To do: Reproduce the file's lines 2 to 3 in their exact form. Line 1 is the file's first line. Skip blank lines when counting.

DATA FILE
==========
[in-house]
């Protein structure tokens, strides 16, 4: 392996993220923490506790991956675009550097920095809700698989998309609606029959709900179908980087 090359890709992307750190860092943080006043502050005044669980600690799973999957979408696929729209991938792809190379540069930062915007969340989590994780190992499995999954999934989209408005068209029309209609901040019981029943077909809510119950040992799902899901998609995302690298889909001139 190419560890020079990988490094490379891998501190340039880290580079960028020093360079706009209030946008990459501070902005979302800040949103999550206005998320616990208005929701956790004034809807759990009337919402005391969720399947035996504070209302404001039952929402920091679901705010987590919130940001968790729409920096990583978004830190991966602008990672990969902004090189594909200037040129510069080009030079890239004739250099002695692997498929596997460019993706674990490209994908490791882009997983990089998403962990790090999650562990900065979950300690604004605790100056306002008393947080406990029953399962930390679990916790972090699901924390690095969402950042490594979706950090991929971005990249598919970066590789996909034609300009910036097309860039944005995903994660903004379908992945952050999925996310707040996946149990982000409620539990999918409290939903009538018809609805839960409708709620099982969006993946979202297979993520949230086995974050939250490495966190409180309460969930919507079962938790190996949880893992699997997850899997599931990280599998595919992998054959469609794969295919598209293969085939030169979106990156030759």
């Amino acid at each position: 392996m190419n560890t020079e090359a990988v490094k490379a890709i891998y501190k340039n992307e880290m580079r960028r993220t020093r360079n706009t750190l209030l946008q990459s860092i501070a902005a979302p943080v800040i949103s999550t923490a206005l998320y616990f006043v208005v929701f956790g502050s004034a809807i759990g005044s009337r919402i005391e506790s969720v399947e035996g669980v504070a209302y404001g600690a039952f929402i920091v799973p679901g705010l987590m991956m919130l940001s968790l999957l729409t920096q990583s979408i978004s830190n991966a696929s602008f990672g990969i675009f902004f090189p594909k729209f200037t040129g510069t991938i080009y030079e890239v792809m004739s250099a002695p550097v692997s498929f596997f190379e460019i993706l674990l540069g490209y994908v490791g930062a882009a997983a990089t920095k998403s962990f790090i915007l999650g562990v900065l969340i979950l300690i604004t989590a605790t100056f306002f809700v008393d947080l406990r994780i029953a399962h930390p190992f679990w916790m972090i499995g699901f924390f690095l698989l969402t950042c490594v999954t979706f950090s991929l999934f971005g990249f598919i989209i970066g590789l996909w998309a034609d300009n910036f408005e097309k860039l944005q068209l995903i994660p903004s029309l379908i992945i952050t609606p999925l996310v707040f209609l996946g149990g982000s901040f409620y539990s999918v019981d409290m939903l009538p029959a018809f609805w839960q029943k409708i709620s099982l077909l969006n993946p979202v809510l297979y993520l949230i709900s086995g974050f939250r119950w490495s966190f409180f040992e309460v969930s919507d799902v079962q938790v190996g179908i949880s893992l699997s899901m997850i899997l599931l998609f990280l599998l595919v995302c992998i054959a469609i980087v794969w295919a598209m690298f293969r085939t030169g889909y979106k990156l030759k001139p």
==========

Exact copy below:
């Protein structure tokens, strides 16, 4: 392996993220923490506790991956675009550097920095809700698989998309609606029959709900179908980087 090359890709992307750190860092943080006043502050005044669980600690799973999957979408696929729209991938792809190379540069930062915007969340989590994780190992499995999954999934989209408005068209029309209609901040019981029943077909809510119950040992799902899901998609995302690298889909001139 190419560890020079990988490094490379891998501190340039880290580079960028020093360079706009209030946008990459501070902005979302800040949103999550206005998320616990208005929701956790004034809807759990009337919402005391969720399947035996504070209302404001039952929402920091679901705010987590919130940001968790729409920096990583978004830190991966602008990672990969902004090189594909200037040129510069080009030079890239004739250099002695692997498929596997460019993706674990490209994908490791882009997983990089998403962990790090999650562990900065979950300690604004605790100056306002008393947080406990029953399962930390679990916790972090699901924390690095969402950042490594979706950090991929971005990249598919970066590789996909034609300009910036097309860039944005995903994660903004379908992945952050999925996310707040996946149990982000409620539990999918409290939903009538018809609805839960409708709620099982969006993946979202297979993520949230086995974050939250490495966190409180309460969930919507079962938790190996949880893992699997997850899997599931990280599998595919992998054959469609794969295919598209293969085939030169979106990156030759």
């Amino acid at each position: 392996m190419n560890t020079e090359a990988v490094k490379a890709i891998y501190k340039n992307e880290m580079r960028r993220t020093r360079n706009t750190l209030l946008q990459s860092i501070a902005a979302p943080v800040i949103s999550t923490a206005l998320y616990f006043v208005v929701f956790g502050s004034a809807i759990g005044s009337r919402i005391e506790s969720v399947e035996g669980v504070a209302y404001g600690a039952f929402i920091v799973p679901g705010l987590m991956m919130l940001s968790l999957l729409t920096q990583s979408i978004s830190n991966a696929s602008f990672g990969i675009f902004f090189p594909k729209f200037t040129g510069t991938i080009y030079e890239v792809m004739s250099a002695p550097v692997s498929f596997f190379e460019i993706l674990l540069g490209y994908v490791g930062a882009a997983a990089t920095k998403s962990f790090i915007l999650g562990v900065l969340i979950l300690i604004t989590a605790t100056f306002f809700v008393d947080l406990r994780i029953a399962h930390p190992f679990w916790m972090i499995g699901f924390f690095l698989l969402t950042c490594v999954t979706f950090s991929l999934f971005g990249f598919i989209i970066g590789l996909w998309a034609d300009n910036f408005e097309k860039l944005q068209l995903i994660p903004s029309l379908i992945i952050t609606p999925l996310v707040f209609l996946g149990g982000s901040f409620y539990s999918v019981d409290m939903l009538p029959a018809f609805w839960q029943k409708i709620s099982l077909l969006n993946p979202v809510l297979y993520l949230i709900s086995g974050f939250r119950w490495s966190f409180f040992e309460v969930s919507d799902v079962q938790v190996g179908i949880s893992l699997s899901m997850i899997l599931l998609f990280l599998l595919v995302c992998i054959a469609i980087v794969w295919a598209m690298f293969r085939t030169g889909y979106k990156l030759k001139p």